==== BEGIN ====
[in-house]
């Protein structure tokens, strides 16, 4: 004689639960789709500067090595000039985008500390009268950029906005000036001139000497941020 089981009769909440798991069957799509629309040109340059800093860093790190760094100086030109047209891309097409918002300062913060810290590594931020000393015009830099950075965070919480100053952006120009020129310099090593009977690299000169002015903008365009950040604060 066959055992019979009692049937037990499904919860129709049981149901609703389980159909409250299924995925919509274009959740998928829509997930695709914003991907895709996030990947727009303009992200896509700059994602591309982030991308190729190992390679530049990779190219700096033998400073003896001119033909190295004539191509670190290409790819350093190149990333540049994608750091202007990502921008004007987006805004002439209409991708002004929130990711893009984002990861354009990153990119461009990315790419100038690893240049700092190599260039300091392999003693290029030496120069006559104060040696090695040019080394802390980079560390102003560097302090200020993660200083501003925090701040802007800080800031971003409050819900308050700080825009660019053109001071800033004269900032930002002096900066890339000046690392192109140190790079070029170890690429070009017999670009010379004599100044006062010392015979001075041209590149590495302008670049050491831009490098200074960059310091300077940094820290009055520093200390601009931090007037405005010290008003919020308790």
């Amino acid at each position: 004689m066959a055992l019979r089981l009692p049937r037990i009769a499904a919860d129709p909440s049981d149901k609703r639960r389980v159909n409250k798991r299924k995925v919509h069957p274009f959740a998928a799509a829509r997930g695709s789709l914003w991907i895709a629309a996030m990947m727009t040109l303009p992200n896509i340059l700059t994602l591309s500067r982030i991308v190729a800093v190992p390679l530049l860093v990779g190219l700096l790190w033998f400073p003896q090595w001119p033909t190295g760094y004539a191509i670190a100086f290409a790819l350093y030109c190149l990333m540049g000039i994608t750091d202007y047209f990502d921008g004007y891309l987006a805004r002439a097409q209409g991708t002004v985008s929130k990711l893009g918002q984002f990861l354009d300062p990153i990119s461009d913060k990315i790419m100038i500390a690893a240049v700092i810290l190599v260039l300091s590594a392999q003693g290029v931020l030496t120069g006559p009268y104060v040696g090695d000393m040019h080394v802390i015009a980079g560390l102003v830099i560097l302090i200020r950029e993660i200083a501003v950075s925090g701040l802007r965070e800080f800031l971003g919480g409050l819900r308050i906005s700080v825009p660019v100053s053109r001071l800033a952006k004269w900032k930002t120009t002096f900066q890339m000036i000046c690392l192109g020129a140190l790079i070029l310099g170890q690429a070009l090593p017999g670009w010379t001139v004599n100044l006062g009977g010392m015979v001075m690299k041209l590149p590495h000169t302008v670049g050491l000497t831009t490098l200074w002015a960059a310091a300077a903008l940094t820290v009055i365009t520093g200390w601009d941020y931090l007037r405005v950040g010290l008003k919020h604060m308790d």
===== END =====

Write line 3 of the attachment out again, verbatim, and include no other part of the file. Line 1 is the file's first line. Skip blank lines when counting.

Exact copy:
């Amino acid at each position: 004689m066959a055992l019979r089981l009692p049937r037990i009769a499904a919860d129709p909440s049981d149901k609703r639960r389980v159909n409250k798991r299924k995925v919509h069957p274009f959740a998928a799509a829509r997930g695709s789709l914003w991907i895709a629309a996030m990947m727009t040109l303009p992200n896509i340059l700059t994602l591309s500067r982030i991308v190729a800093v190992p390679l530049l860093v990779g190219l700096l790190w033998f400073p003896q090595w001119p033909t190295g760094y004539a191509i670190a100086f290409a790819l350093y030109c190149l990333m540049g000039i994608t750091d202007y047209f990502d921008g004007y891309l987006a805004r002439a097409q209409g991708t002004v985008s929130k990711l893009g918002q984002f990861l354009d300062p990153i990119s461009d913060k990315i790419m100038i500390a690893a240049v700092i810290l190599v260039l300091s590594a392999q003693g290029v931020l030496t120069g006559p009268y104060v040696g090695d000393m040019h080394v802390i015009a980079g560390l102003v830099i560097l302090i200020r950029e993660i200083a501003v950075s925090g701040l802007r965070e800080f800031l971003g919480g409050l819900r308050i906005s700080v825009p660019v100053s053109r001071l800033a952006k004269w900032k930002t120009t002096f900066q890339m000036i000046c690392l192109g020129a140190l790079i070029l310099g170890q690429a070009l090593p017999g670009w010379t001139v004599n100044l006062g009977g010392m015979v001075m690299k041209l590149p590495h000169t302008v670049g050491l000497t831009t490098l200074w002015a960059a310091a300077a903008l940094t820290v009055i365009t520093g200390w601009d941020y931090l007037r405005v950040g010290l008003k919020h604060m308790d």